The Frieda Hartley Shelter for Women in Distress (Johannesburg)

The State of South African Literature

“Why don’t you stock more local authors? Why can’t I find any South African poetry? Why are there so few black authors?”

These complaints come my way every now and then, and are often brought up at store level. While these are very valid questions, the answer is more complicated (and a little bit sadder) than most booksellers have time to explain.

The book industry, as I’ve discussed before, is ultimately a business with serious overheads and a currently volatile market. More now than ever, publishers are losing their best authors to Amazon, readers are shying away from unusual books and no one wants to take any risks. You only need look at the New York Times bestseller list to see that genre fiction makes up the majority of the bestsellers. For the love of text, the bestselling book this year is that godawful Shades of Vomit tripe. This is further exacerbated in the South African market, which already has a very small book-buying population and is still trying to climb out of a recession. That small market is also likely to own tablets and Kindles, carving that market up even further. And when Amazon sells the same book at a pittance compared to a brick and mortar store with its ridiculous overheads, it makes sense that publishers carefully hedge their bets, and that stores would do the same. After all, rent must be paid and books that sit forever on the shelves end up costing the business. This is one of the many reasons why so many bookstores have closed down.

And unfortunately, publishers are not going to take a chance on a South African author that isn’t an easy sell. Penguin is suing several authors for not producing books that they were paid advances for, and many of these authors are very bankable. If a legacy publisher is losing money on safe bets, then is it really so surprising that a publisher won’t spend the money editing, printing and marketing a collection of African short stories written by a black woman no one has ever heard of?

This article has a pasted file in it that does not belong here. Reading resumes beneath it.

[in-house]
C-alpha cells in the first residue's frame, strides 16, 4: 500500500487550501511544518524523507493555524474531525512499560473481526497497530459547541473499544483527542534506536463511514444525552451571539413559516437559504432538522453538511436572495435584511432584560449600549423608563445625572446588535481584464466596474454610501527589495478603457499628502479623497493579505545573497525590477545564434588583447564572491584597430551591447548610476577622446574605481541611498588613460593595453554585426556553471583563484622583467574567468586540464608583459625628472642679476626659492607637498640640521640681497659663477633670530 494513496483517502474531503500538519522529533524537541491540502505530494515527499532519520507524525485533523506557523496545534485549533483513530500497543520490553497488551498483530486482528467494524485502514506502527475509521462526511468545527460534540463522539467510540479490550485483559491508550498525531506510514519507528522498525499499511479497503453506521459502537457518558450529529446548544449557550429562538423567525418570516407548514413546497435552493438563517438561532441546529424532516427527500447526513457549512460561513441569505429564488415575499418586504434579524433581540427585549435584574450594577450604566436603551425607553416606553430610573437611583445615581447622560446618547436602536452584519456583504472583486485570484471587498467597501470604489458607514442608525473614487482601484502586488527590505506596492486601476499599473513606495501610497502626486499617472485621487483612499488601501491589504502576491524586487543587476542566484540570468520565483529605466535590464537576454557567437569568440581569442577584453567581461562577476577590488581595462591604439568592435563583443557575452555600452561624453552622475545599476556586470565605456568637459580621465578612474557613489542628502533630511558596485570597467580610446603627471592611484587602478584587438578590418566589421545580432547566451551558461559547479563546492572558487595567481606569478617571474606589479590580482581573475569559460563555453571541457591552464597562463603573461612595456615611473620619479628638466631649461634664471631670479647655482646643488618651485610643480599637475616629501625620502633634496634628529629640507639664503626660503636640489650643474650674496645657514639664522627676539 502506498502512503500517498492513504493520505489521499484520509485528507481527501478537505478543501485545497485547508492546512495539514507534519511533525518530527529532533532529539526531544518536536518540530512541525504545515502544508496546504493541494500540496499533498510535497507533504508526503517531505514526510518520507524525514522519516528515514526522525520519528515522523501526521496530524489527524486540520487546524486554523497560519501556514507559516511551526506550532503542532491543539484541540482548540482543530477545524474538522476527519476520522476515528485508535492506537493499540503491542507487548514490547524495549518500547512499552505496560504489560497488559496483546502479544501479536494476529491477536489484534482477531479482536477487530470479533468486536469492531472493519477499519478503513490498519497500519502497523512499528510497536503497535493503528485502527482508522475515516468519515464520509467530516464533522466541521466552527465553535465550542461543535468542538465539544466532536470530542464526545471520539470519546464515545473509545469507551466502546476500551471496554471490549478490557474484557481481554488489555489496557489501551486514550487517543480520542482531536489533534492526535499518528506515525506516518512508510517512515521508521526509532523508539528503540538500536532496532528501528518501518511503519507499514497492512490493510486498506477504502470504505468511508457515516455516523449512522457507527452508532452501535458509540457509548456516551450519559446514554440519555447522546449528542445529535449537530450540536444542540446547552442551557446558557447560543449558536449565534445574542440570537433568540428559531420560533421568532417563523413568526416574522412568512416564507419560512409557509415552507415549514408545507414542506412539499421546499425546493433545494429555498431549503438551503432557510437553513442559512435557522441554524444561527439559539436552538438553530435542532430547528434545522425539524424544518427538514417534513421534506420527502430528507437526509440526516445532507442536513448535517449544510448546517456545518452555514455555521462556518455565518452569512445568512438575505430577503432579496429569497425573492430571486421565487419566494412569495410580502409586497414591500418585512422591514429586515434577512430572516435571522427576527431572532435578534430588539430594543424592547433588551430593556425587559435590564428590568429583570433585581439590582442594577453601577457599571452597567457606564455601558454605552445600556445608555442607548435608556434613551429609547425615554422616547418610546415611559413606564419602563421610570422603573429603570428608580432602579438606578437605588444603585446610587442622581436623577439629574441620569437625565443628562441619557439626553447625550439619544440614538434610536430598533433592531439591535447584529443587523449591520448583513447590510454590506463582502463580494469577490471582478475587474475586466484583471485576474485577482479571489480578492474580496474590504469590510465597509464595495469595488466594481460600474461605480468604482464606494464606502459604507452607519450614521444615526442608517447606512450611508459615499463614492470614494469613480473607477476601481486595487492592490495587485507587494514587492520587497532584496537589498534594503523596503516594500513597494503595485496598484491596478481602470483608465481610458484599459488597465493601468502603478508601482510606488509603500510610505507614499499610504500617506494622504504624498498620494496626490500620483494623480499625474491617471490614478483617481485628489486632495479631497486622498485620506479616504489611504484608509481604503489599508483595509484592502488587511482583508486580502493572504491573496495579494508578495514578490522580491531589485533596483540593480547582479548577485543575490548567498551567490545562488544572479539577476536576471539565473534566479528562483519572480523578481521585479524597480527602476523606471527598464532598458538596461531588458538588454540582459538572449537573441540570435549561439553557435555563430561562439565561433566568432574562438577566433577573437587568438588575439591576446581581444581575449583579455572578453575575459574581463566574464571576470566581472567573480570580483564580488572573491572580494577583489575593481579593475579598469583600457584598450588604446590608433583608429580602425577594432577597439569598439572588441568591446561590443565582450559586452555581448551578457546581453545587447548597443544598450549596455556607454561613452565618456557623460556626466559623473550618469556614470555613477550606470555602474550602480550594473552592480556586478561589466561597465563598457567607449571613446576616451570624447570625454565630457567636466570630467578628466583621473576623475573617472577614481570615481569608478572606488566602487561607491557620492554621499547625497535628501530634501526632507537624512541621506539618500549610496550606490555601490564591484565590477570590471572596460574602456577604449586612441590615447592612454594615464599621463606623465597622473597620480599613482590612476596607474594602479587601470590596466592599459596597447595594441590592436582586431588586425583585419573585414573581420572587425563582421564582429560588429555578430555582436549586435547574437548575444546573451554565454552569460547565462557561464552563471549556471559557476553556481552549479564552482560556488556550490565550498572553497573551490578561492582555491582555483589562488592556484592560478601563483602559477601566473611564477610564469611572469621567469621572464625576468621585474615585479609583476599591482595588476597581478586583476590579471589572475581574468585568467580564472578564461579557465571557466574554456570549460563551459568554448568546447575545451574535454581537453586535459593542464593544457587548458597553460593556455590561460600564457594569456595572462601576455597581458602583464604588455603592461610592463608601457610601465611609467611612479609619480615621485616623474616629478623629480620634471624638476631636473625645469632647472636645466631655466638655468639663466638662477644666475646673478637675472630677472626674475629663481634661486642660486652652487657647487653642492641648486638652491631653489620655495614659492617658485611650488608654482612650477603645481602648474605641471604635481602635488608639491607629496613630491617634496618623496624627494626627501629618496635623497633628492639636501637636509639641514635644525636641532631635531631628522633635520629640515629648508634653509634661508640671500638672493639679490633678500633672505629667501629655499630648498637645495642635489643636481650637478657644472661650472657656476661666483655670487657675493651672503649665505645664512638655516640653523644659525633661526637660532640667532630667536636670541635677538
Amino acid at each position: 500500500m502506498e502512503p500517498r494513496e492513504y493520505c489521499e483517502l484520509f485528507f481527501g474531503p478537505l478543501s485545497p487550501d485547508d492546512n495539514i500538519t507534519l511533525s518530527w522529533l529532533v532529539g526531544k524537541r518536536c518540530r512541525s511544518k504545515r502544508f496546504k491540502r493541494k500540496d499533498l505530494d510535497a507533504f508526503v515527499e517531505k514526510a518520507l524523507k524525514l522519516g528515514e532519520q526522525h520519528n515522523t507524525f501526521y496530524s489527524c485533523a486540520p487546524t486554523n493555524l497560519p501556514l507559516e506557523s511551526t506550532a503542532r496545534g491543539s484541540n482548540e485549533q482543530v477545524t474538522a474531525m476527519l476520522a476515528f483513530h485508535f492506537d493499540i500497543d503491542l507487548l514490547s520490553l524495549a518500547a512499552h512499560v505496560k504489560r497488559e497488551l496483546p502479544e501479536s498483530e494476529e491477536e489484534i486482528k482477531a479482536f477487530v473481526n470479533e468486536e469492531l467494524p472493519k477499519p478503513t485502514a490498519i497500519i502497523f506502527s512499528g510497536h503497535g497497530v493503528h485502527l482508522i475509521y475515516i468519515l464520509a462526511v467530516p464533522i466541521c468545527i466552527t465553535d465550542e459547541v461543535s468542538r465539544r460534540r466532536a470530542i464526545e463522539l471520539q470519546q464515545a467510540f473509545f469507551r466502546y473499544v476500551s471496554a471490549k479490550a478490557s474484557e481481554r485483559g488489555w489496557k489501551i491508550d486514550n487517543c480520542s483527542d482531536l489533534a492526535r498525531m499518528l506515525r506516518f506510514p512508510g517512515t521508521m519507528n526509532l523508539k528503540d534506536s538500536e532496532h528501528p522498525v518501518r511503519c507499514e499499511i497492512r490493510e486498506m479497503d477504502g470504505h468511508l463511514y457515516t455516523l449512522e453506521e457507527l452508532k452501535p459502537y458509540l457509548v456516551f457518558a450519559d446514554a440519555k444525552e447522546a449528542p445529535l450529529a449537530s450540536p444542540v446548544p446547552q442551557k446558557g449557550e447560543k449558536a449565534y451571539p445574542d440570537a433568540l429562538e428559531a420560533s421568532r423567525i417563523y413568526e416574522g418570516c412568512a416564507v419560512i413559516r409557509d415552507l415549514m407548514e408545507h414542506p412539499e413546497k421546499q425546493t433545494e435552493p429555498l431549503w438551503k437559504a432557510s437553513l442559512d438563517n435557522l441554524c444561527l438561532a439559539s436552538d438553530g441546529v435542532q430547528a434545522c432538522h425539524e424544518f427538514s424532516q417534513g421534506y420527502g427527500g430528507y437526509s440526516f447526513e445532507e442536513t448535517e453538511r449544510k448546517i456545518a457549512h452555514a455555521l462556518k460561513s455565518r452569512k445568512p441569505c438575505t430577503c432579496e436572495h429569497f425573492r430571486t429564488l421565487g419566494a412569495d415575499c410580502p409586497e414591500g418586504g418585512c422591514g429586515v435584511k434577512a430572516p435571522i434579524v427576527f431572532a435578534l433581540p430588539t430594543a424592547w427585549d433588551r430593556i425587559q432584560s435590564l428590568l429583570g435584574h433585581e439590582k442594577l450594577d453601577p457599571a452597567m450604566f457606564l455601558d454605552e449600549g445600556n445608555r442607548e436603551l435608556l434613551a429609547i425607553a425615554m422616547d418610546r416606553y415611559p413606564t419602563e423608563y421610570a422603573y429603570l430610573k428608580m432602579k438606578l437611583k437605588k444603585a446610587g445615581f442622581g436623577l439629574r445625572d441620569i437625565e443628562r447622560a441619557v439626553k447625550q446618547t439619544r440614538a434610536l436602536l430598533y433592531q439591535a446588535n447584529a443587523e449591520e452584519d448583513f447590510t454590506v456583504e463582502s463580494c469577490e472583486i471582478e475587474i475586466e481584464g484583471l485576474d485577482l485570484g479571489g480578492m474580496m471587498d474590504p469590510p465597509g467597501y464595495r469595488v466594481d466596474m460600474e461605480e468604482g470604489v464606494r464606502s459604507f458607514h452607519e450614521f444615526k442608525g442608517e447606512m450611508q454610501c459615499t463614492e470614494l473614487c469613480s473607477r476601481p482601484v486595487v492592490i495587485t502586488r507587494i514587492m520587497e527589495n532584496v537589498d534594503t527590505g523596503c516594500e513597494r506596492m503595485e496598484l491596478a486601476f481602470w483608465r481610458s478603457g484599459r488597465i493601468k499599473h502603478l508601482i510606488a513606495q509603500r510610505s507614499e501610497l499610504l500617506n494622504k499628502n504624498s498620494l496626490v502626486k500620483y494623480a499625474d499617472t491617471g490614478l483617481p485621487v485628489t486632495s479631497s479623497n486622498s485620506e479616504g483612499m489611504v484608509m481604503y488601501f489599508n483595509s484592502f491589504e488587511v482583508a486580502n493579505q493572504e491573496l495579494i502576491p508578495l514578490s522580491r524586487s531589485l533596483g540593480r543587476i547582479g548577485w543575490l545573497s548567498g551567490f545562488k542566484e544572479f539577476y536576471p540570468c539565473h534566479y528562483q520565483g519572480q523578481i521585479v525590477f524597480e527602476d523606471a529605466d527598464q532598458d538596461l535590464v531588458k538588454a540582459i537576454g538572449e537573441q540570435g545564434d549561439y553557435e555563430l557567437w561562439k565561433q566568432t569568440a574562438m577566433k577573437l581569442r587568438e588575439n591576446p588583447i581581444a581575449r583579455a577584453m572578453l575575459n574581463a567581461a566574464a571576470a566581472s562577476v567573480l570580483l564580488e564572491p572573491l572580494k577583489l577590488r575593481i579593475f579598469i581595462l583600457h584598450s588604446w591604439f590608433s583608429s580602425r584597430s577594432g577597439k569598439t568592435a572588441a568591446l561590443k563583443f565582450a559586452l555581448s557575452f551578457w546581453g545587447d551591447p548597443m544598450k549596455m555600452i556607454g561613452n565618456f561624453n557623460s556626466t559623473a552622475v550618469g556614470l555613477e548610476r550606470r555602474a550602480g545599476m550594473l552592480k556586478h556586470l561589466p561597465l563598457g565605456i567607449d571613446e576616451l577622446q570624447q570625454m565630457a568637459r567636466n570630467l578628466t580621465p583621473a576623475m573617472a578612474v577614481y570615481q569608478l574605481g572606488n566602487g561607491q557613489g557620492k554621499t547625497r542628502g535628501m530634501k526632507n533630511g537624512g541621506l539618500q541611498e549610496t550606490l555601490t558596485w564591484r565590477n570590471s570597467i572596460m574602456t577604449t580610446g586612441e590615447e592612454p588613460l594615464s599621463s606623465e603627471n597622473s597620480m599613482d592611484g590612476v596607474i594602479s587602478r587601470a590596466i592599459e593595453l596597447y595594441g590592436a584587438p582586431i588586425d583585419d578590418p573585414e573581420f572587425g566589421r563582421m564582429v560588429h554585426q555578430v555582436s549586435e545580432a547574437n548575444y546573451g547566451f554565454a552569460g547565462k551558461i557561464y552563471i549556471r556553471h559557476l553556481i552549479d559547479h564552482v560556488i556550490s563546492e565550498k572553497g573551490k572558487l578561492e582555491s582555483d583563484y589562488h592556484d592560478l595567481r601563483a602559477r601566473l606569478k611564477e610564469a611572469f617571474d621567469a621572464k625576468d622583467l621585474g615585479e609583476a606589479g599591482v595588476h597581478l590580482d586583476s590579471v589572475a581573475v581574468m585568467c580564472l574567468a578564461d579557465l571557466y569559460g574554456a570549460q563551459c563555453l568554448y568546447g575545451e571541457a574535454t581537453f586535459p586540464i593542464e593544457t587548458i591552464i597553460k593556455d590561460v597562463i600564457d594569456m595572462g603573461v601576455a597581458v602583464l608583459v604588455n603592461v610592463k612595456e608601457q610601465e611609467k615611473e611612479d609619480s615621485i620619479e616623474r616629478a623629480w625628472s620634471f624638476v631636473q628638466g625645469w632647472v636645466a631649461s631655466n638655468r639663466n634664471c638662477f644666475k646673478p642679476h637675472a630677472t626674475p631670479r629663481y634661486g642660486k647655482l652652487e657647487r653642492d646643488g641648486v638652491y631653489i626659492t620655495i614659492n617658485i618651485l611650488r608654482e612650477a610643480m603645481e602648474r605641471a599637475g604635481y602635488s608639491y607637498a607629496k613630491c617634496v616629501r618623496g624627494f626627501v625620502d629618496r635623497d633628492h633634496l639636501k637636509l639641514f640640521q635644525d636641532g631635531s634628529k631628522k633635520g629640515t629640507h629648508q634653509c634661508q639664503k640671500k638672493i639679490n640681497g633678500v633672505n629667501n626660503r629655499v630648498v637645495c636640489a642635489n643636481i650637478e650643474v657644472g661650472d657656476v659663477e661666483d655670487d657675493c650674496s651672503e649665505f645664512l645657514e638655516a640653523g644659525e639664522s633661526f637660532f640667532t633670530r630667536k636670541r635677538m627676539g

Ultimately, the publishing industry is much like Hollywood. It likes its leading actors to be white, straight and male (Christian is a bonus) and second it likes white, straight females. While there are definitely gay and lesbian (Stephen Fry, Ellen Degeneres) and black authors (Toni Morrison, Nelson Mandela, Chinua Achebe) who have enjoyed huge literary success, it is still much more difficult for them to break into it than a pretty little white girl who looks good on the back cover. I’ve discussed this issue in terms of black and gay characters, considered risky and likely to hurt sales. And it continues in a cycle of people not buying because the books aren’t there, and the books not being published because there’s a perception that no one wants to buy them.

This is not a new problem in publishing, but I’m not really sure there’s an easy or clear-cut solution. We would have to uproot a lot of social constructs about race and gender before people would be more receptive to a book that isn’t written by someone just like them. One of the many problems with the Man Booker prize is that it is nearly always won by an upper-class white English writer because that’s what the judges are comfortable with.

Irvine Welsh, the author of Trainspotting, lashed out at the “highly imperialist-orientated Man Booker prize”, whose winners have alternated “between largely upper-middle-class English writers and citizens of the former colonies, presumably to stamp legitimacy on this ‘global accolade'”. Speaking at the Edinburgh international writers’ conference , he added that the organisers’ failure to refute accusations of anti-Scottishness, already voiced by Scottish writers such as Alan Bissett, was a sign of “arrogance” and “intellectual enfeeblement”. Welsh, who is famous for using Scottish dialect in his novels, said: “The Booker prize’s contention to be an inclusive, non-discriminatory award could be demolished by anybody with even a rudimentary grasp of sixth-form sociology.” The award, he said, was “based on the conceit that upper-class Englishness is the cultural yardstick against which all literature must be measured”.